Monday 27 August 2012

Well Holy God! Back to School!

I woke up this morning and I swear to god I could hear the theme tune from Glenroe1. It was really weird.   

A really, really weird soap opera set in Wicklow, outlining the shenanigans of a curly haired farmer and his missus. Or was she the one with curly hair?  

Anyhow, a few hundred deprived Irish people, with nothing better to do, used to turn on their tellies of a Sunday evening to watch the shenanigans of Miley and Biddy.  The farmer and his wife.    Two monikers, I’m sure, that will never reach the top five most popular names in Ireland.  Oh, wait.  Isn’t there a Miley Cyrus somewhere?  Fancy that!  Also quite possibly all the bales of hay in this god only knows why, popular Irish soap were the inspiration for many a Mills & Boon backdrop. 

 Didn’t Miley do the bold thing with a relative of his missus in the barn once?  I suppose even 50 Shades of Grey had to start somewhere.  Anyway, back to what I was saying. I definitely heard the theme tune of Glenroe playing this morning.  Straight away I was flung back to secondary school on a Sunday night.  In a mad panic because my sums weren’t done, hadn’t learnt my chapter on Peig Sayers2 and the next day being Monday, meant I had Home Economics and fekin PE.  Both double classes.  

In those days I travelled to school by bicycle so I had a school bag the size of a 6 man tent strapped to the carrier on the back and on the handlebars because it was Monday, a bag of Pyrex dishes3 and flour swinging out of one handlebar, a sports bag with a grungy tracksuit and pair of manky runners on the other.

For me, the theme tune of Glenroe, straight after Where in the World (remember that?  With the Farah Fawcetty hair on Theresa Lowe) whipped me into a frenzy.  I would approach my mother holding a notebook and pen with the instructions to write a “please excuse Herself for being late,” note in an effort to save time in the mornings.

We were supposed to be in school for 9am but typically we would just be leaving the house at that time.  My mother cottoned on to my time saving scheme and after a while I found myself writing the notes, one for us all, and she used to sign them.  The stress of it.  As a result I have to be three hours early for everything these days. 

And now there is worry of a different nature as my kids are off to school in a matter of days.  I find myself fretting about one of them in particular.  As I’m stooped over him and wiping his arse, I wonder who is going to do this for him in school.  I shudder at the thought.  He also has a huge propensity for removing his shoes. The souls of his feet are black, stained with dirt.  Dirt that cannot be removed.  The skin will have to regenerate and rejuvenate to make them clean again.  I’m thinking about painting his feet, with permanent body paint so it looks like he wears shoes.  Would he get away with it I wonder?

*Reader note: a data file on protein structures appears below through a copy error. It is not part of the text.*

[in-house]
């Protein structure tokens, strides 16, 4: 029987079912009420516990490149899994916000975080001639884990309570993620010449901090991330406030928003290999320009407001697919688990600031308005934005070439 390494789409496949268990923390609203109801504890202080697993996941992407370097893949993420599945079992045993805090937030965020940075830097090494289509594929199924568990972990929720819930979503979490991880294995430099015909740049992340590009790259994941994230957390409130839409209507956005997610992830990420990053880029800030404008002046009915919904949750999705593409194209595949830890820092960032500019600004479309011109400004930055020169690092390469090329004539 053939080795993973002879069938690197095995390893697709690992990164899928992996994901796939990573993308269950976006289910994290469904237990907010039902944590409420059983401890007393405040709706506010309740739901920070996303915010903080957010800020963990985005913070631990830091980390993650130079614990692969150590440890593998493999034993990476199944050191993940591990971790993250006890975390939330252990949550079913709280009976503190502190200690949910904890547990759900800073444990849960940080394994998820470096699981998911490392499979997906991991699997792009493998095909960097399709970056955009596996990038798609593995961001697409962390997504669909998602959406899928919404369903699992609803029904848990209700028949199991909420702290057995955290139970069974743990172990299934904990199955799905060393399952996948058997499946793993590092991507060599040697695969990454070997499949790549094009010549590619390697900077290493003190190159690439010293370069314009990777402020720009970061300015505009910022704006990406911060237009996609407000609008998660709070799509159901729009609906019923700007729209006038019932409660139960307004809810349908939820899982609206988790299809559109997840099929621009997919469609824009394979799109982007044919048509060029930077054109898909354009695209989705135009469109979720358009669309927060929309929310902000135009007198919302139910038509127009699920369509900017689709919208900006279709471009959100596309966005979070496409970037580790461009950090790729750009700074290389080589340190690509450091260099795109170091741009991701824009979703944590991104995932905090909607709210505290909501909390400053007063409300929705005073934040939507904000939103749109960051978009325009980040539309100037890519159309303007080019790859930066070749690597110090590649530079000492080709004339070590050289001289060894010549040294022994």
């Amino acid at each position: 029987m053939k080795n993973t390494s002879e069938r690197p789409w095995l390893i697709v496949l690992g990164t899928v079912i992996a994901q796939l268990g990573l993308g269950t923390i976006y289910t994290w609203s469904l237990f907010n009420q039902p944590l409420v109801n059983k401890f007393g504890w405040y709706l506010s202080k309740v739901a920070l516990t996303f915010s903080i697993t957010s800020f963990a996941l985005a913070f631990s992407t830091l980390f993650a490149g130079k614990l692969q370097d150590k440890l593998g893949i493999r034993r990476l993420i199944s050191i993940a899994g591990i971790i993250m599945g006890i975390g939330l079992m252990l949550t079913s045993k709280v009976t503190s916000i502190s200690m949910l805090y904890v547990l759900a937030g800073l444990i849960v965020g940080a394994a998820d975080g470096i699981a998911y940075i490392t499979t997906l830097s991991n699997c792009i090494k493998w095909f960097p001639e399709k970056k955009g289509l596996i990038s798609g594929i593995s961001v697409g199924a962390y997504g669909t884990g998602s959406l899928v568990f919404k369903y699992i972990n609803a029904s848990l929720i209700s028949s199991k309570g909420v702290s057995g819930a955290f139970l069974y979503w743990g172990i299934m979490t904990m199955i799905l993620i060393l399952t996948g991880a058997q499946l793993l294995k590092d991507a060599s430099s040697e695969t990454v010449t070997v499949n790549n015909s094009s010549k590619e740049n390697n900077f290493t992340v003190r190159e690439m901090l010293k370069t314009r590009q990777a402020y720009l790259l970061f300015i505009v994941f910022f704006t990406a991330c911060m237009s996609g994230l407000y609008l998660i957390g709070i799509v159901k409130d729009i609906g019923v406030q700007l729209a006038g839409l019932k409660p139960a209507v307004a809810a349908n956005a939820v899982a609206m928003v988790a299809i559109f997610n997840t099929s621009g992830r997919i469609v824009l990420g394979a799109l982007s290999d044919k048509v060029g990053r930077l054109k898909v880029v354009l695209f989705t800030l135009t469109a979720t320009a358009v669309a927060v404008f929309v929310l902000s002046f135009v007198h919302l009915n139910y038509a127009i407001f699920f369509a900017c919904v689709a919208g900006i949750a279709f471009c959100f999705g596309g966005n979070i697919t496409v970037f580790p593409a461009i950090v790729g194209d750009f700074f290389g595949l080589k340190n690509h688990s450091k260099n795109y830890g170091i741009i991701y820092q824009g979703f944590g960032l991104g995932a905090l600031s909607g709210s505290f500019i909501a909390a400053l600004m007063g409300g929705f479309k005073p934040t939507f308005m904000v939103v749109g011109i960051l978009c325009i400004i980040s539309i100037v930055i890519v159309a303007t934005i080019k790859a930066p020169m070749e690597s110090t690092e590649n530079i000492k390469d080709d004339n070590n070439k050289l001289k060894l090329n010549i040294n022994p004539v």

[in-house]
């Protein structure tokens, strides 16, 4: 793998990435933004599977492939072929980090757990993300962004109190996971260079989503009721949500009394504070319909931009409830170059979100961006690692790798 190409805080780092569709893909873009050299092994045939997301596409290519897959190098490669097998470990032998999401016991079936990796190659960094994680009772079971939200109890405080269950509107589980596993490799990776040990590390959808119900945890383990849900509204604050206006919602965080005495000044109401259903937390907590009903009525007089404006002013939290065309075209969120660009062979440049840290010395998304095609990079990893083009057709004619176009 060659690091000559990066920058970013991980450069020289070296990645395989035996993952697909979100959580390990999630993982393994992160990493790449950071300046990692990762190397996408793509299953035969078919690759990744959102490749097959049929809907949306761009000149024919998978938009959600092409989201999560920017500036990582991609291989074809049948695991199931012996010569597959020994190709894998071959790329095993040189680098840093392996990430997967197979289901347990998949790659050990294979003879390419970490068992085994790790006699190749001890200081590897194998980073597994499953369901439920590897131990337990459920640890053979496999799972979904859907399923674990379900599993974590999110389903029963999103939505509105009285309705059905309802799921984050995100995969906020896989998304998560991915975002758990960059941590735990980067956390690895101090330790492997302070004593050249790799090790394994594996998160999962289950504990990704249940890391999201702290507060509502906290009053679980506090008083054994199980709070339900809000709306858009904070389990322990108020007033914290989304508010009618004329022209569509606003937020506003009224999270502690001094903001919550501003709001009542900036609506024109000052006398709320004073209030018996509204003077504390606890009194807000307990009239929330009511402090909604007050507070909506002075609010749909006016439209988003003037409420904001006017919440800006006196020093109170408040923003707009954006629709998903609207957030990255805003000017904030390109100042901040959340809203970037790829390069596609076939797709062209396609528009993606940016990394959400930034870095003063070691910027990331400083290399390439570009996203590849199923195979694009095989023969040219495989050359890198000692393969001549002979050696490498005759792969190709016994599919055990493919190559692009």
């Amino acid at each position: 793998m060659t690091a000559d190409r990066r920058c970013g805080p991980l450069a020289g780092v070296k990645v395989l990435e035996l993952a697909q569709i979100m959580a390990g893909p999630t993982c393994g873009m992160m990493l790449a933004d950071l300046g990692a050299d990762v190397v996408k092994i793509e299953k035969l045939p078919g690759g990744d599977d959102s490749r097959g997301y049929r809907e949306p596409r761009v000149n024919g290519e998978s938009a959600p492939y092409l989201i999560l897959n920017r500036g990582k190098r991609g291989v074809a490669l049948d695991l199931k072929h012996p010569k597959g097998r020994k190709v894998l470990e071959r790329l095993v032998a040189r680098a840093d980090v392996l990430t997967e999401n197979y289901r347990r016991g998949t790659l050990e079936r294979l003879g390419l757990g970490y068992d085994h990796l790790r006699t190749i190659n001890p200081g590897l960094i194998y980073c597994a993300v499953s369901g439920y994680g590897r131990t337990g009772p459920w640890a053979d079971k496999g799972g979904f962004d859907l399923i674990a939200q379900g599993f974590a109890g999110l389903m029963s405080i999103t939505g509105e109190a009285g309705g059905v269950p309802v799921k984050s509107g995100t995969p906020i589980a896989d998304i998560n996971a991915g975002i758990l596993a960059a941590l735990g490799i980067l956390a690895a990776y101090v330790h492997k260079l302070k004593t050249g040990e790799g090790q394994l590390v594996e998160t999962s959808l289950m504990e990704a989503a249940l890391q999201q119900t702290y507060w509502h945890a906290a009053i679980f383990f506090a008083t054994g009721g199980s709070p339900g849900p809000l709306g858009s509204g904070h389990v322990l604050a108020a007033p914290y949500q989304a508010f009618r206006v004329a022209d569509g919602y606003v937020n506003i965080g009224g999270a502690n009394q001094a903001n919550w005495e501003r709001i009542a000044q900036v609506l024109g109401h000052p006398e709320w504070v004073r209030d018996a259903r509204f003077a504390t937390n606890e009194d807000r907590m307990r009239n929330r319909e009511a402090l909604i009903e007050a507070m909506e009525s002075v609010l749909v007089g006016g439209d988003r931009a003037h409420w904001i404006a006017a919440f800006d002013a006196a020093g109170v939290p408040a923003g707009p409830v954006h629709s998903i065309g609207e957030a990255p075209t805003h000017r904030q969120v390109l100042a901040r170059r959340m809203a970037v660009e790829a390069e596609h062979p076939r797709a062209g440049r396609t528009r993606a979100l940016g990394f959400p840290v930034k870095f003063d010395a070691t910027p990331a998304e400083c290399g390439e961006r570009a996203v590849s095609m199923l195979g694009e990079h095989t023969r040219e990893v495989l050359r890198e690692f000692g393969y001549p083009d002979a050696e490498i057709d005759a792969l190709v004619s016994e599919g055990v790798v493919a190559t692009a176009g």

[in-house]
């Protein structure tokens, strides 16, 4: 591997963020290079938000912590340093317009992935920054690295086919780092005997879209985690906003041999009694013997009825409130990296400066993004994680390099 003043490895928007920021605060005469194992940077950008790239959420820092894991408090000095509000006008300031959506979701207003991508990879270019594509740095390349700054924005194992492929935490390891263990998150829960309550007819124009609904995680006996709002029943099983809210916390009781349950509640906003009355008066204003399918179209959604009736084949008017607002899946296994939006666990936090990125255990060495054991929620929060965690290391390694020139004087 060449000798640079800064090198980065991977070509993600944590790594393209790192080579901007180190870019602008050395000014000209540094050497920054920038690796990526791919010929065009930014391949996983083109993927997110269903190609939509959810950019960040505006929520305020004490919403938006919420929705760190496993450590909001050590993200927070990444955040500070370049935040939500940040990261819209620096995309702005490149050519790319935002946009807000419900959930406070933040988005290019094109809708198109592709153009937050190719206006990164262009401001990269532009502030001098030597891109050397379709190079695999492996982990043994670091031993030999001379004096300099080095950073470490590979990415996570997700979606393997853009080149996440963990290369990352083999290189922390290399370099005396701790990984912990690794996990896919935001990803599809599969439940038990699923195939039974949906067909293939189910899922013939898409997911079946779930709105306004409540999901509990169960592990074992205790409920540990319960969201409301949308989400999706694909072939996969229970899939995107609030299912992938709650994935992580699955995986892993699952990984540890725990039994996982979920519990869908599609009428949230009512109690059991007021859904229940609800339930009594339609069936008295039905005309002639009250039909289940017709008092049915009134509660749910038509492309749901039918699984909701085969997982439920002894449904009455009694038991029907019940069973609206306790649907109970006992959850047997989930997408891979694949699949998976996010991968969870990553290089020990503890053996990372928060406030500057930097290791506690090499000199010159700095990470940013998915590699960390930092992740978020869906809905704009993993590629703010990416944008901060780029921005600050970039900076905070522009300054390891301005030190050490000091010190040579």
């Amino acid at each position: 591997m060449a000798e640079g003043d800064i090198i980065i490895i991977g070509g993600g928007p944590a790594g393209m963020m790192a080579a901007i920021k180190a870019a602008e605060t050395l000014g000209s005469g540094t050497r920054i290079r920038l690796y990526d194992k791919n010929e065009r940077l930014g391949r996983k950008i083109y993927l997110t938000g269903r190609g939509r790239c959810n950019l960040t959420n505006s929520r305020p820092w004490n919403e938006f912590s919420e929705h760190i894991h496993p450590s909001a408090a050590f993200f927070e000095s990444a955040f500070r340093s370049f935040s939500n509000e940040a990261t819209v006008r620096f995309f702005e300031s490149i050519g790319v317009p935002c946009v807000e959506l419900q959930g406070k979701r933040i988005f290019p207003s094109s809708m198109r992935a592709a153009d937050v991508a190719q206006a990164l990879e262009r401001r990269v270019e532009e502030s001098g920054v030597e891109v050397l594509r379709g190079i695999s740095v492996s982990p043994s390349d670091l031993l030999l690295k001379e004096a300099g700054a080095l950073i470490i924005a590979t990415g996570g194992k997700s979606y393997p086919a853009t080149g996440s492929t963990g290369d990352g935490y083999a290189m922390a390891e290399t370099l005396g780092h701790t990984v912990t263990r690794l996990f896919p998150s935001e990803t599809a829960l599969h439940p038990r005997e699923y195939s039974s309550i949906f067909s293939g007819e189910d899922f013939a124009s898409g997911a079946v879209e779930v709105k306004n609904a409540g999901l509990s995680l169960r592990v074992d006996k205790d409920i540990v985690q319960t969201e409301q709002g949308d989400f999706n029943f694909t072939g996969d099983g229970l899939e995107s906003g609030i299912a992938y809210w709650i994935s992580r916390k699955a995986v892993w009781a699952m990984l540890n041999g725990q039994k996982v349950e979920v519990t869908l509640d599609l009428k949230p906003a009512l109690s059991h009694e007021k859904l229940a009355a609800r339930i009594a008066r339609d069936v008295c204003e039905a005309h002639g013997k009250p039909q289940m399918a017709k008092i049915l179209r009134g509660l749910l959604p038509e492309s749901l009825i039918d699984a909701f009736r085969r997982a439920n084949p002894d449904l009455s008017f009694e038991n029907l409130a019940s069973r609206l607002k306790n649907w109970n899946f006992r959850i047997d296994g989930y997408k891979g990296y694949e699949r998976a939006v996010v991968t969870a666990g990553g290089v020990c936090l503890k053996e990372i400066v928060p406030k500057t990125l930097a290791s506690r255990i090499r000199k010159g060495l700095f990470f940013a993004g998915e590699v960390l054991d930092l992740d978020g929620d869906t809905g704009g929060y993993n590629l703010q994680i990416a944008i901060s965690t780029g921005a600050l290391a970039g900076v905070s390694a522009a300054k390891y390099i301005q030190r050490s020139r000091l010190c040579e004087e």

But there is his other fondness too.  The one that is not so socially acceptable.  He likes to get naked. I can see my note writing days starting up again. Let’s see.  “Dear Muinteoir4 Maire Dolores, this is Iarla’s mammy.  He likes to get his kit off on occasion and get comfortable. Apologies in advance.   Please don’t get a fright.  P.S.  Isn’t his farmers tan lovely?”    

Because I am lucky enough to have 3 readers in America, 7 in Australia and a few others dotted around the globe, the following Glossary is for your benefit.  

Glenroe1: as briefly mentioned above, was a dreadful, beyond awful, full on Irish accented soap opera that ran for too many years.  I believe the priest on the pulpit one Sunday morning may even have mentioned the car crash in which poor Biddy, the farmer’s wife, bought the farm. Like Dallas, when Bobby died, ratings plummeted afterwards but unlike Dallas, Biddy did not show up in the shower a year later.  This is because they didn’t have showers on Glenroe farm.  A re-incarnated Biddy in the bath would have killed off the elderly viewers so they scrapped the soap shortly afterwards and these days people are glued to another one called Fair City.  Or Fairly Shitty if you want to know the truth.  

 Peig Sayers2.  Another Irish myth/legend/battle axe.  I can’t remember much about this old Irish lady.  I studied her (loosely, mind, very loosely) for about five hundred years in school and I think she came from the West of Ireland.  Her life by all accounts was considered fascinating enough to put on paper.  She bored the hell out of everyone in school and we all wished her dead.  Sorry, but we did.  I also studied Shakespeare and I enjoyed this very much but Peig Sayers, I would have paid good money to have shoved off the cliffs and into the sea.  

Pyrex dishes3.  These are I am led to believe, an Irish phenomenon but I doubt it.  A heavy duty, thick as your skull type of glass that can withstand sarcasm and heat of a fierce temperature.   When I was growing up we had a particularly large and heavy one, complete with lid.  It managed to survive my bicycle for my secondary school career, plus the cooking.  
Muinteoir4:  the Irish word for teacher.  My boys attend a lovely, lovely school.  There is no Yessir/ Yesmiss here.  It is all Muinteoir Daithi, Muinteoir Sinead, etc.  God, school.  Eight short weeks ago I was wondering how on earth we were going to fill the summer holidays.  It is now early Autumn and for Screecher Creatures No. 1 and 2, the school gates will be open in three more sleeps.   

Well, holy God!    5Well Holy God was one of Miley’s daft catholic utterings.  He didn’t say much else. 

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